Casey Jones - The Messenger (Cover Artwork)

Casey Jones

The Messenger (2006)


The Messenger is a nice followup to Casey Jones' The Few, The Proud, The Crucial, but it's definitely got some serious issues. The music is so good and the vocal delivery is terrific, but for the most part the lyrical content kills it for me. I'm sure there's a contingent of people out there that won't mind the lyrics here, if not embrace them, but I'm not one of them

In general, the song structure is pretty solid, the mix is quality, and the production value is good without making Casey Jones sound like anything other than Casey Jones. Josh James' vocal delivery has that high-end throaty scream thing going on that I absolutely love.

Musically, The Messenger runs to every corner of modern hardcore. There are plenty of gang vocals, a nice clean guitar intro, borderline metal breakdowns, the drumming never boring, and none of the songs drag for even a second.

But again, there is a serious lyrical flaw at hand. Normally I'm the kind of guy who only asks that a band does what they do well and try not to come down on bands for not completely redefining the genre with every release. Yet, I can't help but wonder: Could the lyrics be any more stock? I'm sure there are plenty of people are going to disagree with me, but it bears mentioning that these guys are just walking a path that has been walked about a hundred times before. Take for instance, "No Donnie, These Men Are Straight Edge," which features the lines "What the fuck do you know about me? Why the fuck do you care what I do? Who the fuck are you? You ain't fucking shit." It's stuff like this that just scares the hell out of me, and gives straight-edge a negative connotation anywhere outside the ideological safety of the hardcore community.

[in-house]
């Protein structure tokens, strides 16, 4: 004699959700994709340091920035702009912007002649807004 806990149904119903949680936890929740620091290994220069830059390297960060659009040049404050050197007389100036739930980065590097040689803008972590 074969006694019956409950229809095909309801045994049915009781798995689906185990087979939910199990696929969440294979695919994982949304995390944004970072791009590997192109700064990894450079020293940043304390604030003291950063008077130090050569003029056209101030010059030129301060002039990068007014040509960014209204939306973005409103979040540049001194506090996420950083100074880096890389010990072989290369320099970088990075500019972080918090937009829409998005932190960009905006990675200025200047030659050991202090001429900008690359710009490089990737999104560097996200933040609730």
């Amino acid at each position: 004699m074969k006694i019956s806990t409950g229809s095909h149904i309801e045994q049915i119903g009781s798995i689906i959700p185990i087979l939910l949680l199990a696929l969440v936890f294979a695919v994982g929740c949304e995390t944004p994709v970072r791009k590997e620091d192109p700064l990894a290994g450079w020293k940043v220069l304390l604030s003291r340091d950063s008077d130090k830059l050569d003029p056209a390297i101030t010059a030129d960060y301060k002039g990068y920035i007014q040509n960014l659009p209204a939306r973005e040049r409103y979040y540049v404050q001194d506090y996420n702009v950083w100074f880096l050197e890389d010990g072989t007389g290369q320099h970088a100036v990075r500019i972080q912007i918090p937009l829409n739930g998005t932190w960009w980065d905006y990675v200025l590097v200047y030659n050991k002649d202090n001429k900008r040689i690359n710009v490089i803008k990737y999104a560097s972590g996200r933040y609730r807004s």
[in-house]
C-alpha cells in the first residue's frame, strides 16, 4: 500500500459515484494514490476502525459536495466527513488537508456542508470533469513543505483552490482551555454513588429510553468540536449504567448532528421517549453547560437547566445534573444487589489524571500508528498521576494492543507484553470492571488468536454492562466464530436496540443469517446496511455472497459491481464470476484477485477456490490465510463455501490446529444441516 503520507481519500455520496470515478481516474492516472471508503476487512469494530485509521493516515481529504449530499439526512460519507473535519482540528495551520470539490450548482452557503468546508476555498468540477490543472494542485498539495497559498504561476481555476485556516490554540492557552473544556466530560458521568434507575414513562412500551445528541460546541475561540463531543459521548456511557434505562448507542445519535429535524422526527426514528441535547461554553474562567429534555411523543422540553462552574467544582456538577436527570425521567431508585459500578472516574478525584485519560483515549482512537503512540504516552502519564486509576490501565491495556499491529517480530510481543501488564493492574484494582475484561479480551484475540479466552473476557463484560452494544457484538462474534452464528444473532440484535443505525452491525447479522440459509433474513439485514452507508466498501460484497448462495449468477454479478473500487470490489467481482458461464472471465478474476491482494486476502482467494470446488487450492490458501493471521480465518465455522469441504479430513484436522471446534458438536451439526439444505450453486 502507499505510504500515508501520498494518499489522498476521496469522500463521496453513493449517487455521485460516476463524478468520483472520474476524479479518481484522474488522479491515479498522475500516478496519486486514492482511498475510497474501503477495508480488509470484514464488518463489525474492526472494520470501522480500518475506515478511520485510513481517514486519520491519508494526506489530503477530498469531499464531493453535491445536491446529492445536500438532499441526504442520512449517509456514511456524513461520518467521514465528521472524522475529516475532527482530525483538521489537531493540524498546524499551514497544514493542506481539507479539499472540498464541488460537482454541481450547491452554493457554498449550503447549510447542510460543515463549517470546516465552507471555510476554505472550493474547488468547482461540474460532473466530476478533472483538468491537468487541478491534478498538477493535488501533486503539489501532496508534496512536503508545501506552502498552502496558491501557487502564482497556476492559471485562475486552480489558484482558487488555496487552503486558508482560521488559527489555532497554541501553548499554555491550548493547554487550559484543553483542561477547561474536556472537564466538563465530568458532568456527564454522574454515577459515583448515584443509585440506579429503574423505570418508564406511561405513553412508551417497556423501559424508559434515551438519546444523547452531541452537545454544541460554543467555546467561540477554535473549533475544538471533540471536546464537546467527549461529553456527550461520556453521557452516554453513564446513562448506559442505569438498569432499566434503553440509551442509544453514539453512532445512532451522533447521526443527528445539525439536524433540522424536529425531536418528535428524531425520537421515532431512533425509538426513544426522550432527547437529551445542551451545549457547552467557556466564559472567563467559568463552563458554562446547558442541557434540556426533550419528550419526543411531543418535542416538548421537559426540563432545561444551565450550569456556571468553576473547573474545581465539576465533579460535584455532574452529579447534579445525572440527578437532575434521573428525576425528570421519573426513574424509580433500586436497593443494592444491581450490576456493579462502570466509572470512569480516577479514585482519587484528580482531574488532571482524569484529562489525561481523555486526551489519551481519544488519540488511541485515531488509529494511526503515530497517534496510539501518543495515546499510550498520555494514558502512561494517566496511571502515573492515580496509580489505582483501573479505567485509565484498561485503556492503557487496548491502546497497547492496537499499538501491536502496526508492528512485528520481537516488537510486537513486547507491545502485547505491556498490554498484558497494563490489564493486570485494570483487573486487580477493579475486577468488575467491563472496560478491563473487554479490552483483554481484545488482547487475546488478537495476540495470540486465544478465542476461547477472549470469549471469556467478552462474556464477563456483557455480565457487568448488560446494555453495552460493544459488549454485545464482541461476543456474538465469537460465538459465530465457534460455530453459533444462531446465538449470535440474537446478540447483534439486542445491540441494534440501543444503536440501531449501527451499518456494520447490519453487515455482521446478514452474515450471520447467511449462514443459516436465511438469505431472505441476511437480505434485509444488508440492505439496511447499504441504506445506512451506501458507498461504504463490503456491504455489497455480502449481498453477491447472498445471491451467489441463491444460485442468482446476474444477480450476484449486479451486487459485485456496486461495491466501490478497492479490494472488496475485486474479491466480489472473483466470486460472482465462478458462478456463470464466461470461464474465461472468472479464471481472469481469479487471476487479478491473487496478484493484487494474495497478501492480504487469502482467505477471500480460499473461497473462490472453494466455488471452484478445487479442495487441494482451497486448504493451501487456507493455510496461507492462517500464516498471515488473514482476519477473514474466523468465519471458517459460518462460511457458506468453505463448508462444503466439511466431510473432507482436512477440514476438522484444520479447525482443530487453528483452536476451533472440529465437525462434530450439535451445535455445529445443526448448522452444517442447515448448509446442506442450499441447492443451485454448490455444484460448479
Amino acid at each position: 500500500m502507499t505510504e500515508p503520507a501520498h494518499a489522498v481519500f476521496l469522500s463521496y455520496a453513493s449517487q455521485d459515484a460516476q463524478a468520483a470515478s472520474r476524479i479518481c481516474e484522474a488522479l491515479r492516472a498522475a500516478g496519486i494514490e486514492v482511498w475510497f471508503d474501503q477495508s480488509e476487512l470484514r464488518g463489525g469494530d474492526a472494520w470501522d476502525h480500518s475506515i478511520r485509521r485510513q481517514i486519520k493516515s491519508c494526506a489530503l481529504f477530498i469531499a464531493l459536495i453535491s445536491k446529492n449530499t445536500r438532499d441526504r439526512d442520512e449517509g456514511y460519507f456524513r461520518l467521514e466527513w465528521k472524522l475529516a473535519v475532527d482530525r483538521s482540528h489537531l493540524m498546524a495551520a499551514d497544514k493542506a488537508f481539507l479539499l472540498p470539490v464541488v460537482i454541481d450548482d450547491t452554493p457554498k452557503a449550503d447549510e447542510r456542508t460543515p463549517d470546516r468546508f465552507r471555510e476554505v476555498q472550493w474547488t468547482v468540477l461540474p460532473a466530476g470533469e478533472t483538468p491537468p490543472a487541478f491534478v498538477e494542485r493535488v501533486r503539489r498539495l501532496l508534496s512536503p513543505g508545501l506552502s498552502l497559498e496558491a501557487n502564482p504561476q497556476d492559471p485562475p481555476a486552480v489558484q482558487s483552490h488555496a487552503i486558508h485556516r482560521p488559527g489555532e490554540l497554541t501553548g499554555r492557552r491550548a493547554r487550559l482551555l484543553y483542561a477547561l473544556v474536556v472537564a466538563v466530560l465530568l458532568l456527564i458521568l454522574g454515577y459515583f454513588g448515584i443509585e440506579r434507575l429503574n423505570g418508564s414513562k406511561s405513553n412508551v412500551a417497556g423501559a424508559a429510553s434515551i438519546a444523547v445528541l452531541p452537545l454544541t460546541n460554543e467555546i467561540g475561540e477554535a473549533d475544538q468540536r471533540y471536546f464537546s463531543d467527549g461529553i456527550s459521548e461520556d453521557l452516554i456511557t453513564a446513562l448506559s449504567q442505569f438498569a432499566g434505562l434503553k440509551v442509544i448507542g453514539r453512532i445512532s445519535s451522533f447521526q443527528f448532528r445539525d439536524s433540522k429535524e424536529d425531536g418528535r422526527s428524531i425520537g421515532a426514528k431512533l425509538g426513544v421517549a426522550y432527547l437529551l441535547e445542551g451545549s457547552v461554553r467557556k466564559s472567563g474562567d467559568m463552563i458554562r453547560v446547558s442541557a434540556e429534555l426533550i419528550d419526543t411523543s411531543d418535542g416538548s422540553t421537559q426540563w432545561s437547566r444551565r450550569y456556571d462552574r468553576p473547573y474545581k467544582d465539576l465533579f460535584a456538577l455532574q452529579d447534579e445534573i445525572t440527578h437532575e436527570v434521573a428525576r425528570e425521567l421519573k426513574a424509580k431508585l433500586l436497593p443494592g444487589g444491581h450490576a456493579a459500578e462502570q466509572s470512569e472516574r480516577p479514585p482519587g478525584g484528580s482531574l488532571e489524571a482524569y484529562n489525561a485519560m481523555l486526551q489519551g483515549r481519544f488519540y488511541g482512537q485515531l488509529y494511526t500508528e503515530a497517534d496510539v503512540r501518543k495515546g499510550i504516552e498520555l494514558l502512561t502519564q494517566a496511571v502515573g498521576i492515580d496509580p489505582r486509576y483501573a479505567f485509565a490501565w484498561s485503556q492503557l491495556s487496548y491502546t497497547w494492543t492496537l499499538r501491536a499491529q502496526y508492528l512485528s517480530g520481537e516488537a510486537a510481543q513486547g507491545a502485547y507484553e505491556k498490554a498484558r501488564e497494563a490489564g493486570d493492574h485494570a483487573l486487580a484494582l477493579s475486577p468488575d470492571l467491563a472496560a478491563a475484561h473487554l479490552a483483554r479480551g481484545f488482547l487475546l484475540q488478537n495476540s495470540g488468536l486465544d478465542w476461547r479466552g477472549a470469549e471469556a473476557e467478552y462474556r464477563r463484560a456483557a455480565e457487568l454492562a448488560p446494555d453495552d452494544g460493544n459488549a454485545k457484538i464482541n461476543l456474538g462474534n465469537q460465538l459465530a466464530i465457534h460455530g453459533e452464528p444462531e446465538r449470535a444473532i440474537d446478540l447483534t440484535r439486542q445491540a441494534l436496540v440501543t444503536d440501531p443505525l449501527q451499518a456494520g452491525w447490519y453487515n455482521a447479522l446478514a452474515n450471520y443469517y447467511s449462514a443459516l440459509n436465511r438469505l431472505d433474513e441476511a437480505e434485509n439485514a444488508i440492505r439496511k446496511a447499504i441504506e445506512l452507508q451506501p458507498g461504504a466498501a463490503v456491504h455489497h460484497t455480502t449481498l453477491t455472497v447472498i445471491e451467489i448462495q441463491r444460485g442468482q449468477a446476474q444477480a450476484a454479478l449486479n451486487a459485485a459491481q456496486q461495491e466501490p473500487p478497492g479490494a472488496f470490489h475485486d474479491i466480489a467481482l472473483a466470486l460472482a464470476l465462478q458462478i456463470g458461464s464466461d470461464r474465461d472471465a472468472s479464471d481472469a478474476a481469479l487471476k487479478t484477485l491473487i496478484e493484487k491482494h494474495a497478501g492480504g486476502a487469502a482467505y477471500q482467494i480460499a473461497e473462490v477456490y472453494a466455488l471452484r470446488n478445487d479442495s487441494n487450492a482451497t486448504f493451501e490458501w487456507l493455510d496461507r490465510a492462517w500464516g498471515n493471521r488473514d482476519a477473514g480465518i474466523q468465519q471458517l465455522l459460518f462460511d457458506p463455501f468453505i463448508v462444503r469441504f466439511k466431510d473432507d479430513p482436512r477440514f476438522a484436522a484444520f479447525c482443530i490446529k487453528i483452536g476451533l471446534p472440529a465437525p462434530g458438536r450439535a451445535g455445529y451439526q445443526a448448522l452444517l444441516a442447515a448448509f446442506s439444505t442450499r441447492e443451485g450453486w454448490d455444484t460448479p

On the other hand, the eleventh track on The Messenger, titled "Punch-A-Size," takes a stab at the elitism that plagues the scene, and idiots who promote violence at shows. So I guess at the end of the day Casey Jones definitely display some conviction, but I'll take a fresh look like Bane's "Wasted on the Young" or "Count Me Out" any day of the week.

If you're a fan bands like Miles Away, Champion, Betrayed, the Change, the Distance, etc., I'm sure you will enjoy this. If you see it in the used bin at a store you might as well pick it up. However, I'm sure you already own quite a few albums in the same vein that are not about to get dethroned any time soon.